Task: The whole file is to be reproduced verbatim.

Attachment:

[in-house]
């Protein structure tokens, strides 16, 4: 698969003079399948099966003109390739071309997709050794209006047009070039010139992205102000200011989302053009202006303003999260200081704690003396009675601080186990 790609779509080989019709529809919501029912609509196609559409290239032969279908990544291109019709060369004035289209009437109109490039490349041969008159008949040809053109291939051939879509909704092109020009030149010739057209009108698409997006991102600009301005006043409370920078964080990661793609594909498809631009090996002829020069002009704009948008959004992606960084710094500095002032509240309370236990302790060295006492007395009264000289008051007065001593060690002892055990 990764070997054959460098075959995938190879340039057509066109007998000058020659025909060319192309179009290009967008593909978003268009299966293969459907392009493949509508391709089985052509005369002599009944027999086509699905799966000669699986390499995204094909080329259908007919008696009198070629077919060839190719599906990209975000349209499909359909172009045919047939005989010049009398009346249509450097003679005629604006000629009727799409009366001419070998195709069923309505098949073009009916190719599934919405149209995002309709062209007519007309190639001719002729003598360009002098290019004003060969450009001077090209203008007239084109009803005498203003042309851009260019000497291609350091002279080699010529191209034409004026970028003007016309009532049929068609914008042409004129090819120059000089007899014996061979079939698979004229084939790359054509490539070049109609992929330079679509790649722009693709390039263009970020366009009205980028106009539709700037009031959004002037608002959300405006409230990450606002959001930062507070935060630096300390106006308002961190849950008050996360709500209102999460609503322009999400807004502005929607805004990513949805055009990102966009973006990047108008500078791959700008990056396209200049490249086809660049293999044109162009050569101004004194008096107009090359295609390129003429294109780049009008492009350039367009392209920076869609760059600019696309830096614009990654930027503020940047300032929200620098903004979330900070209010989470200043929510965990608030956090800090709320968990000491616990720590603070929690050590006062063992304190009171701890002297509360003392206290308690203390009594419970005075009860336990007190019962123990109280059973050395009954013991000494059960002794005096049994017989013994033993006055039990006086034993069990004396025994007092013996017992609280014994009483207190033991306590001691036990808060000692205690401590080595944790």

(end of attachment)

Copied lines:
[in-house]
């Protein structure tokens, strides 16, 4: 698969003079399948099966003109390739071309997709050794209006047009070039010139992205102000200011989302053009202006303003999260200081704690003396009675601080186990 790609779509080989019709529809919501029912609509196609559409290239032969279908990544291109019709060369004035289209009437109109490039490349041969008159008949040809053109291939051939879509909704092109020009030149010739057209009108698409997006991102600009301005006043409370920078964080990661793609594909498809631009090996002829020069002009704009948008959004992606960084710094500095002032509240309370236990302790060295006492007395009264000289008051007065001593060690002892055990 990764070997054959460098075959995938190879340039057509066109007998000058020659025909060319192309179009290009967008593909978003268009299966293969459907392009493949509508391709089985052509005369002599009944027999086509699905799966000669699986390499995204094909080329259908007919008696009198070629077919060839190719599906990209975000349209499909359909172009045919047939005989010049009398009346249509450097003679005629604006000629009727799409009366001419070998195709069923309505098949073009009916190719599934919405149209995002309709062209007519007309190639001719002729003598360009002098290019004003060969450009001077090209203008007239084109009803005498203003042309851009260019000497291609350091002279080699010529191209034409004026970028003007016309009532049929068609914008042409004129090819120059000089007899014996061979079939698979004229084939790359054509490539070049109609992929330079679509790649722009693709390039263009970020366009009205980028106009539709700037009031959004002037608002959300405006409230990450606002959001930062507070935060630096300390106006308002961190849950008050996360709500209102999460609503322009999400807004502005929607805004990513949805055009990102966009973006990047108008500078791959700008990056396209200049490249086809660049293999044109162009050569101004004194008096107009090359295609390129003429294109780049009008492009350039367009392209920076869609760059600019696309830096614009990654930027503020940047300032929200620098903004979330900070209010989470200043929510965990608030956090800090709320968990000491616990720590603070929690050590006062063992304190009171701890002297509360003392206290308690203390009594419970005075009860336990007190019962123990109280059973050395009954013991000494059960002794005096049994017989013994033993006055039990006086034993069990004396025994007092013996017992609280014994009483207190033991306590001691036990808060000692205690401590080595944790």